More colleges are using free educational resources

By Ellie Ashford

The use of open educational resources promotes faculty and student engagement in teaching and learning, according to advocates.

Students at Maricopa Community Colleges (MCC) in Arizona have done just as well academically with open educational resources (OER) as with traditional, high-priced textbooks.

In addition, students and faculty are more engaged in teaching and learning in courses that use OER, which are free or low-cost teaching and learning materials, and students are more likely to complete degrees faster.

Those benefits, as well as the cost savings, could be used in marketing efforts aimed at encouraging more students to enroll, according to OER advocates.

MCC is among the growing number of community colleges that have been moving toward the creation of OER degree pathways since Tidewater Community College in Virginia pioneered the concept with its first no-cost “Z-degree,” in business, in 2013.

The Maricopa Millions OER Project was started in 2013 with the goal of using free and low-cost (less than $40 per course) instructional materials to save $5 million in five years.

That goal was achieved early; by fall 2016, the district had saved over $5.7 million, says Lisa Young, co-chair of Maricopa Millions and faculty director for the Center for Teaching and Learning at Scottsdale Community College (SCC).

Outlining the need

When expensive textbooks are required, Young says, many students don’t have them on the first day of class and some never buy them.

In addition to reducing costs and ensuring all students start class on an equal footing, she says, the program was started because “we had pockets of innovation where faculty were doing it on their own. Faculty felt textbooks weren’t meeting their needs.”

So far, 18 courses using OER have been approved for the Maricopa Millions Project in English, developmental education, chemistry, general business, psychology, Spanish, statistics, public speaking and other courses.

The new goal for Maricopa Millions is the creation of OER degrees. SCC plans to offer an OER associate of arts degree in general studies and an OER general education certificate—both for transfer students.

The most important lessons learned from Maricopa Millions: Faculty engagement is critical, as is support from the administration, Young says. A steering committee for the project included the president, chancellor, IT personnel, instructional designers and faculty.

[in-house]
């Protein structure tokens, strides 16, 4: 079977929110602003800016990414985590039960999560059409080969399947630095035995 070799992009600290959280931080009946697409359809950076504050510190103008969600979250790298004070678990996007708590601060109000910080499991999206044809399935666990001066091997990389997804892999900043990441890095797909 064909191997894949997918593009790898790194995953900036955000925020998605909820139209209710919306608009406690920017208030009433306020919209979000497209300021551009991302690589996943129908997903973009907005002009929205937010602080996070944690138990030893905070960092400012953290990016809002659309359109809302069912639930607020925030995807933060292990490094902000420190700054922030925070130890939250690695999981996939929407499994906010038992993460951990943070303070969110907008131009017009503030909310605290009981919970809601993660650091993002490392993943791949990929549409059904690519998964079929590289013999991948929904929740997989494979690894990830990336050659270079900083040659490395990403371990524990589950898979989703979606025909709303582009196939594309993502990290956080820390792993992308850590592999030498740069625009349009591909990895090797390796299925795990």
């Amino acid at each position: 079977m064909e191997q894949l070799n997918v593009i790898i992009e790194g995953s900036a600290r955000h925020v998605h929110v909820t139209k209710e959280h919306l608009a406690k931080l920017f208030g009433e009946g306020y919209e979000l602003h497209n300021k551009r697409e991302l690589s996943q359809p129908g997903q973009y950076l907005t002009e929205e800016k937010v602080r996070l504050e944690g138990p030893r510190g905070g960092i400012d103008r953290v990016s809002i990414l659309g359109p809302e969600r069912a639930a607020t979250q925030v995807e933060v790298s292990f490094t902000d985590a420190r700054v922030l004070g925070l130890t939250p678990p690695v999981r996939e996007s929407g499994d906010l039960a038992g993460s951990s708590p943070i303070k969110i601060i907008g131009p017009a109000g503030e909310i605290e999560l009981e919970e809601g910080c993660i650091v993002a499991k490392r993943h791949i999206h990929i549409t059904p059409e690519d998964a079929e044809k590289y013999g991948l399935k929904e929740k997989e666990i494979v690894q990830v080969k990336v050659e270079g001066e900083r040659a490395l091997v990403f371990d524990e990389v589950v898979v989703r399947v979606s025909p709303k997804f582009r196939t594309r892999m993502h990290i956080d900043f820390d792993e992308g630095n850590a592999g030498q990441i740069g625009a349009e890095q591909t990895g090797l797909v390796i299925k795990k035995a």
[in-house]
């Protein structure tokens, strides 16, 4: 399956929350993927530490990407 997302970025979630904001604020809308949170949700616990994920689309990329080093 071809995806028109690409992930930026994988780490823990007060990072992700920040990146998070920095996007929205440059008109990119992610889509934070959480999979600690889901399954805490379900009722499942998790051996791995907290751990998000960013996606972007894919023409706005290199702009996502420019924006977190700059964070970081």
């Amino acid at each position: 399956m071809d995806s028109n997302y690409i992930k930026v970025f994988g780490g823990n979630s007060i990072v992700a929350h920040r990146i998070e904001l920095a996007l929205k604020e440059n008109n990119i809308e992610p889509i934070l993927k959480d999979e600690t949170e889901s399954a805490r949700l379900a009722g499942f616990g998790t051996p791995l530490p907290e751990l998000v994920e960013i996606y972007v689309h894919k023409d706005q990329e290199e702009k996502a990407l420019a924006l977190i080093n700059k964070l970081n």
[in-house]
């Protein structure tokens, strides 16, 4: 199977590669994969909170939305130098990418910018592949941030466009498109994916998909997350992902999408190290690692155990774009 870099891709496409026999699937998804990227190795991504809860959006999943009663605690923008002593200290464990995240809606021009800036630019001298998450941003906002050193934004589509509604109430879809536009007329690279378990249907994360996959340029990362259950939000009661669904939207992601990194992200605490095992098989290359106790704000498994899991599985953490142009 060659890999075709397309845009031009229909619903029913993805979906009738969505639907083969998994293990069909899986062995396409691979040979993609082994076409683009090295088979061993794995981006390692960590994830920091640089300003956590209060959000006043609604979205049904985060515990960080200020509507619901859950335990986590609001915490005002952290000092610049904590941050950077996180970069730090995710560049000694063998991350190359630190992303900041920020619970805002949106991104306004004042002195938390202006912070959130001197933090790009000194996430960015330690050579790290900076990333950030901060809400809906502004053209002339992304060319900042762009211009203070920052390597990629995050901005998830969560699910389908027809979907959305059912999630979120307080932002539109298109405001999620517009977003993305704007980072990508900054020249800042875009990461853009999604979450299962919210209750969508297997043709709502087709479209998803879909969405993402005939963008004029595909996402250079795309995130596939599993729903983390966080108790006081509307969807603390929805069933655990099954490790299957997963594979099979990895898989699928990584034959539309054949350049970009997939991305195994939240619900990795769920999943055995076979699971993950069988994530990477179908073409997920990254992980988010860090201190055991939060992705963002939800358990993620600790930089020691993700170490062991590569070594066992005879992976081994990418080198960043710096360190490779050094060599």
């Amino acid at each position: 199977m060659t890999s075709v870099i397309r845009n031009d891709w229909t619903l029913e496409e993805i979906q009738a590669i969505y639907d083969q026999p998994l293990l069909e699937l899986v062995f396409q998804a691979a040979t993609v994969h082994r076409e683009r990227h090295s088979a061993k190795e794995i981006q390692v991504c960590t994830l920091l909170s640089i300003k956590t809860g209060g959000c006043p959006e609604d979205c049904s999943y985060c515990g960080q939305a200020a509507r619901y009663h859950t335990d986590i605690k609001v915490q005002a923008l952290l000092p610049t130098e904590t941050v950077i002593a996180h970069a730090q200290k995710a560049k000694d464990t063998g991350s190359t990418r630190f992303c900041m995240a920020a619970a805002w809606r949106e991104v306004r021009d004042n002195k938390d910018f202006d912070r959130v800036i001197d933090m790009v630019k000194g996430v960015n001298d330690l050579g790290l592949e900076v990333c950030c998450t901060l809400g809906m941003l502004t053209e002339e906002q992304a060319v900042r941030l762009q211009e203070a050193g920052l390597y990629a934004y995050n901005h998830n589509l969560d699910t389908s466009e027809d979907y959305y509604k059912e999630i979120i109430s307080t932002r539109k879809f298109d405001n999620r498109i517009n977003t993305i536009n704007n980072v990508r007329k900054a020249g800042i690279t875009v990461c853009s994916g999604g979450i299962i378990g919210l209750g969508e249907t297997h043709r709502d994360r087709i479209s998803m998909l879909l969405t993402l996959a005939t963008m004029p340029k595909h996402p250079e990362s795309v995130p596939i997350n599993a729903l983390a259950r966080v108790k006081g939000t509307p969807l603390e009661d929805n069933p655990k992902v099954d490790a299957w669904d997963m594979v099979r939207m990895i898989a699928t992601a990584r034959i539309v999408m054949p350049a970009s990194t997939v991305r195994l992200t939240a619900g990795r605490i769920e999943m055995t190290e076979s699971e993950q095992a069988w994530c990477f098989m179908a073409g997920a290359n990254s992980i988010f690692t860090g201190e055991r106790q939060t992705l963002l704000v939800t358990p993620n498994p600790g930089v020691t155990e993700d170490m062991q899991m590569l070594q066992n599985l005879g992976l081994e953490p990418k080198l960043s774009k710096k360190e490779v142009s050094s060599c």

OER trends    

It’s hard to gauge the extent to which OER are used, as data is not tracked nationally, says Una Daly, director of the Community College Consortium for Open Educational Resources. OpenStax, a nonprofit based at Rice University, estimates the OER materials it provides led to savings of $42 million in textbook costs in 2015-16.

As the nation’s largest OER provider, OpenStax has created open textbooks for about 25 popular general education courses, allowing students and colleges to order relatively inexpensive printed copies for about $25 to $60 from Amazon or college bookstores.

Because there is so much good OER material available, Daly says, faculty are now more likely to adapt OER to their needs – by customizing them or eliminating unnecessary chapters – than to create their own OER from scratch.

When faculty do develop OER texts, it’s most often done in career and technical education. In one example cited by Daly, faculty at the College of the Canyons in California wrote an OER text for a course in water management when they couldn’t find good existing materials.

Some colleges give faculty release time or a stipend to help them create, update or adapt OER materials. A few community college systems, including those in Massachusetts, California and Michigan, award faculty grants for this work.

Giving faculty more control over their teaching and instructional materials means “faculty bring more passion to the classroom, and that leads to students feeling more engaged. We believe that contributes to completion and retention,” Daly says. “Does it take time and effort? Yes, but the results are worth it.”

How are librarians getting involved? Read the full article in Community College Daily to find out. Then continue the discussion on LinkedIn.


Ellie Ashford

is a contributor to the 21st-Century Center.

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